Taylor Babcock, outstanding graduate from the Department of Occupational Therapy at Colorado State University, has worked through the pandemic to continue to make a positive impact on children with disabilities.
Babcock spent most of her life in Michigan where she earned her bachelor’s degree in psychology from the University of Michigan. She moved to Fort Collins with a two-month notice to start her master’s degree in occupational therapy. Even though she did not visit the city or the CSU campus prior to moving, Babcock quickly fell in love with both.
Completing her degree during the pandemic
After the COVID-19 pandemic caused schools to move classes to a virtual format, Babcock had to learn how to adapt to the new classroom format and leaned on her fellow classmates for support. She appreciated the supportive culture of the OT department.
“One of the aspects that has made CSU OT so phenomenal for me is that the department is very tightknit,” said Babcock. “Our professors and advisers have always made an effort to get to know each one of us, how we learn, and what our interests are. I often find myself emailing a former professor for advice and mentorship.”
While attending CSU, Babcock completed her fieldwork with the City of Fort Collins Adaptive Recreation Opportunities where she supported and facilitated participation in various summer camps and sports. She continued to work for the city in the fall at a day camp that supported kids to engage in their virtual classrooms.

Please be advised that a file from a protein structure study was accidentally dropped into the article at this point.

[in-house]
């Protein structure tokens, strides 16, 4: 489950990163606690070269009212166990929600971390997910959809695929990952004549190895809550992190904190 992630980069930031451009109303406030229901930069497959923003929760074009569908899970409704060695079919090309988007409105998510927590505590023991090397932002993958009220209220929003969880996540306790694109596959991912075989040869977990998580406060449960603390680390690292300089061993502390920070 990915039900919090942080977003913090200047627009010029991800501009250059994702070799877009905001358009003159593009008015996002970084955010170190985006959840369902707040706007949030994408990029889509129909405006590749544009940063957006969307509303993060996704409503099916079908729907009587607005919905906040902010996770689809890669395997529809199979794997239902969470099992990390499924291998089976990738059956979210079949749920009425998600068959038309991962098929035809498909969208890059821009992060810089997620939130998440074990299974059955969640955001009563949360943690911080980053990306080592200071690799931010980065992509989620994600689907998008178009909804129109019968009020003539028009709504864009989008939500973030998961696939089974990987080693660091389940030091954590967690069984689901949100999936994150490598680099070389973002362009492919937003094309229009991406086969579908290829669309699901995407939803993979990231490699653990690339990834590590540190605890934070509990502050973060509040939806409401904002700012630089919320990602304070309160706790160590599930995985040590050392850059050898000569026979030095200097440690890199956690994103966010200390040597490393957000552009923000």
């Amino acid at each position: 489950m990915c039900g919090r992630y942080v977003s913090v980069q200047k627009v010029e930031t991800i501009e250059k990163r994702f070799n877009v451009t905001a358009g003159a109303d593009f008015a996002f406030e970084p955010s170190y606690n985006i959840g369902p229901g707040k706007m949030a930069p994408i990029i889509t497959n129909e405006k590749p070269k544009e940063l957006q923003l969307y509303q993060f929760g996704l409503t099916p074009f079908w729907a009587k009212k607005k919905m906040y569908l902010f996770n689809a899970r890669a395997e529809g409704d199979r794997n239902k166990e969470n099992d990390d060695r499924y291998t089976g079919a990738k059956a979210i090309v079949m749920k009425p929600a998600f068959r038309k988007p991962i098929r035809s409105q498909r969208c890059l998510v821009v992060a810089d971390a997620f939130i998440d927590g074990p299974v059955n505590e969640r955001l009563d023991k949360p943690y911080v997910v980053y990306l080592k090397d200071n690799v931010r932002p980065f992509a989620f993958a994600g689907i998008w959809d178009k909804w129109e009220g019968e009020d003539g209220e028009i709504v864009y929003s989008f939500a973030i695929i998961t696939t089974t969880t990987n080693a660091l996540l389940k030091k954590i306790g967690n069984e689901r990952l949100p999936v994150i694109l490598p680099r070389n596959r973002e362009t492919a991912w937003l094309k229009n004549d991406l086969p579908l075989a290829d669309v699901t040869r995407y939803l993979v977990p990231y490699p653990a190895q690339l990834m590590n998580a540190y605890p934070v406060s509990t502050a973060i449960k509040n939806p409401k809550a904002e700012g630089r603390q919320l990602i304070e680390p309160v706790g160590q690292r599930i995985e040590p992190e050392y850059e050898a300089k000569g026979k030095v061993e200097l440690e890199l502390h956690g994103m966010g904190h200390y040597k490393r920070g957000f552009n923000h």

Babcock was also a part of a collaboration project between the Departments of Engineering and Occupational Therapy to build a play set for a 5-year-old girl with a rare genetic disorder.
“One of my personal biggest accomplishments was getting to be part of the collaboration between the departments to design and build a playground for Hanora,” said Babcock. “Designing a backyard to promote play was a joy of a lifetime.”
Reflecting on her time at CSU
Babcock will complete her last field placement with the pediatric mental health population this summer. After that, she plans to start searching for an occupational therapy job in the Denver area. Looking back on her accomplishments and memories at CSU, Babcock says she will miss the people the most.
“It’s a university full of humble, hardworking, and welcoming humans,” said Babcock.